Frangipani (Plumeria spp)
Usage / Preparation
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"Kembang Kamboja" in Indonesia, "Temple Tree" or "Champa" in India, "Kalachuchi" in the Philippines, "Araliya" or "Pansal Mal" in Sri Lanka, "Champa" in Laos, "Lantom" or "Leelaawadee" in Thai, "Cacalloxochitl" in Nahuatl.
Frangipani's rich, heady, exotic scent has a deep expansive quality which encourages a sensual almost provocative response.
Frangipani is particularly valued for its emotionally uplifting properties. It soothes many emotional problems and can help those who working through psychological blockages associated with love and sexual fulfilment. It is thought to restore inner peace and harmony which guides one to honour the sacred in intimacy. Frangipani's nature is to remind us of the beauty of our soul's infinite journey.
Frangipani, also known as Plumera, is one of the most delightful members of the Apocynacea or Dogbane family. Its delicate, silken flowers appear in a myriad of variation and its enchanting fragrance can be described as the mother of all perfumes - it is nectar for the Gods. In India, Bali and other tropical countries it is indeed held sacred and present at every ceremony. But most of all it is sacred to Krishna. Frangipani trees are frequently planted in temple grounds, which has earned them the name "Pagoda trees". In India, they are also often planted near graves and revered as a "Tree of Life" that symbolizes the eternal life of the soul. The Maya of Central America also hold this tree sacred. The red and white varieties represent the sun and the moon respectively. Shamans use the flower water of Frangipani as an offering to the Gods. In Mexico, the Nahuatl (Aztec language) name for this plant is "cacalloxochitl" which means "crow flower." It was used for many medicinal purposes such as salves and ointments.
In several Pacific islands, such as Tahiti, Fiji, Hawaii, Tonga and the Cook Islands Plumeria is used for making leis. In modern Polynesian culture, it can be worn by women to indicate their relationship status - over the right ear if seeking a relationship, and over the left if taken.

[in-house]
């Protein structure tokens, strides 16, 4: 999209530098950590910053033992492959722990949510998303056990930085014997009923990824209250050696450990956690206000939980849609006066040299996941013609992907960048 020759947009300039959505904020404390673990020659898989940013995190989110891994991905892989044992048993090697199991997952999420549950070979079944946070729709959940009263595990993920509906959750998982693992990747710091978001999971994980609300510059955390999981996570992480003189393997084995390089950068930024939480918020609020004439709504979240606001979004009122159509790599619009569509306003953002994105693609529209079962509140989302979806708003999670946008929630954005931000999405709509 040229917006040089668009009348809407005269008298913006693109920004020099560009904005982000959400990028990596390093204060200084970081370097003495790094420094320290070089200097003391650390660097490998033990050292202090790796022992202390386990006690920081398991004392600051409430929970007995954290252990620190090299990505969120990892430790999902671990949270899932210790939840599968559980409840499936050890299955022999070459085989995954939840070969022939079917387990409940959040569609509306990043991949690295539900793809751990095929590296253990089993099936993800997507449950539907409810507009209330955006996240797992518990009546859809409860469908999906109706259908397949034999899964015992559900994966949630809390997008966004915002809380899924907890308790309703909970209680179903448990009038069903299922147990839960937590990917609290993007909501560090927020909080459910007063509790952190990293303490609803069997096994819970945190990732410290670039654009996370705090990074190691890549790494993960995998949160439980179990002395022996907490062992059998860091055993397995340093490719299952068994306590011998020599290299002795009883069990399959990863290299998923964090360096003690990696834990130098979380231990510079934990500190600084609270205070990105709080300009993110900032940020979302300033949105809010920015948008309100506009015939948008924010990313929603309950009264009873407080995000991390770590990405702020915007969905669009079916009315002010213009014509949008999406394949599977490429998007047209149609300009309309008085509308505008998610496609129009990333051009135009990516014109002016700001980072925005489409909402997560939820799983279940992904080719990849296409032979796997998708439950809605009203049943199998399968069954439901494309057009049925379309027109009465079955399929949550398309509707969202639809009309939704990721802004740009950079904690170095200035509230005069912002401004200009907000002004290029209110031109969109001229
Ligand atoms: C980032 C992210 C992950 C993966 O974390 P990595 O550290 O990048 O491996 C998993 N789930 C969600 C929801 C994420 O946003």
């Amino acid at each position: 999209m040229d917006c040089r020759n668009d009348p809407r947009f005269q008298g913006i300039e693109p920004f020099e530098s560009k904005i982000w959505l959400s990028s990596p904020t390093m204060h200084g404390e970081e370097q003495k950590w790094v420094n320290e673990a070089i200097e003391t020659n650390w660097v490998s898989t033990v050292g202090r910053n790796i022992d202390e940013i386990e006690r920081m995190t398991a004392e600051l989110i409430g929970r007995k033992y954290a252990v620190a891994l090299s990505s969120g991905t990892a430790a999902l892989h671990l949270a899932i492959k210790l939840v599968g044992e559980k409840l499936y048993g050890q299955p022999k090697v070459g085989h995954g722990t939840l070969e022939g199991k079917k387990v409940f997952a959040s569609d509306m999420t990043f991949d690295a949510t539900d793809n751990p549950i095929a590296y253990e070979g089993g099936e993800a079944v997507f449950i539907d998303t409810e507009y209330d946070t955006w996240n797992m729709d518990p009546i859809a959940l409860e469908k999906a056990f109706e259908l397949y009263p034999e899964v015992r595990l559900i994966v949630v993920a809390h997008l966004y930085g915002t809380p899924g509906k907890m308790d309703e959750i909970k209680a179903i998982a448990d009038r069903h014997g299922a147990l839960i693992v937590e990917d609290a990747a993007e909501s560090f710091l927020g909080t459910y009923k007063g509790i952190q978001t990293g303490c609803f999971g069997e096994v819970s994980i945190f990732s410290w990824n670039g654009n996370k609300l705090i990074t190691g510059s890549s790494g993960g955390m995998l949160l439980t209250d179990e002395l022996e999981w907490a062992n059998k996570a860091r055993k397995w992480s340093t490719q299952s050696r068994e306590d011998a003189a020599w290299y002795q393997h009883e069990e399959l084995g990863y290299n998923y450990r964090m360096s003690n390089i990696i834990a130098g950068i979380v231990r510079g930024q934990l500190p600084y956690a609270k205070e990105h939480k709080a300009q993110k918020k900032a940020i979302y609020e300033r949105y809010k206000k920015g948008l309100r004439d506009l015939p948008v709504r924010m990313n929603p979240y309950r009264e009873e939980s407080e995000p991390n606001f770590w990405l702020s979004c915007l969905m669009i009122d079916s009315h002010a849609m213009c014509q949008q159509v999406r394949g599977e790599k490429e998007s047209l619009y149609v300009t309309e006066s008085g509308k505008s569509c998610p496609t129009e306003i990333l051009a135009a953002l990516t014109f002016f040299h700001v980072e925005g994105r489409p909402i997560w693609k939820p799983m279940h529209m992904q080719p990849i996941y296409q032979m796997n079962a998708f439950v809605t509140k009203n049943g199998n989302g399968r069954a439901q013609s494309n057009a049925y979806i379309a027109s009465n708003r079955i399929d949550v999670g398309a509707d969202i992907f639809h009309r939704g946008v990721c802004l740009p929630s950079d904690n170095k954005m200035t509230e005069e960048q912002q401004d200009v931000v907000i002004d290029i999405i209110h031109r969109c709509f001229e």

Frangipani received its name from a perfume invented by the Marquis Frangipani, Marechal des Armees of Louis XIII of France. It was composed of every spice known until Plumeria (Frangipani) was discovered. The scent of Frangipani was the perfect perfume, a million times better than all other scents put together. Henceforth, the perfume was made from Frangipani and the tree was named after the Marquis.
Plumeria is related to the Oleander, Nerium oleander, and both possess poisonous, milky sap, rather similar to that of Euphorbia. Each of the separate species of Plumeria bears differently shaped leaves and their form and growth habits are also distinct. The leaves of P. alba are quite narrow and corrugated, while leaves of P. pudica have an elongated oak shape and glossy, dark green color. P. pudica is one of the everblooming types with non-deciduous, evergreen leaves. Another species that retains leaves and flowers in winter is P. obtusa.
Plumeria flowers are most fragrant at night in order to lure sphinx moths to pollinate them. The flowers have no nectar, and simply dupe their pollinators. The moths inadvertently pollinate them by transferring pollen from flower to flower in their fruitless search for nectar.
Plumeria species are easily propagated by taking a cutting of leafless stem tips in Spring and allowing them to dry at the base before inserting them into soil. They are also propagated via tissue culture both from cuttings of freshly elongated stems and aseptically germinated seed.(1)
(1) Plumeria, Wikipedia
|Plumeria is a small genus of 7-8 species, which are native to tropical and subtropical Americas and have spread to all tropical areas of the world. Plumeria produces strongly fragrant flowers which are used in some expensive perfumes. The flowers are also important symbols in many cultures. Frangipani is known as the Tree of Life in India as a branch cut from the tree will continue to blossom and will grow into a new tree when placed in the ground. Frangipani was a favourite flower of Lord Krishna.|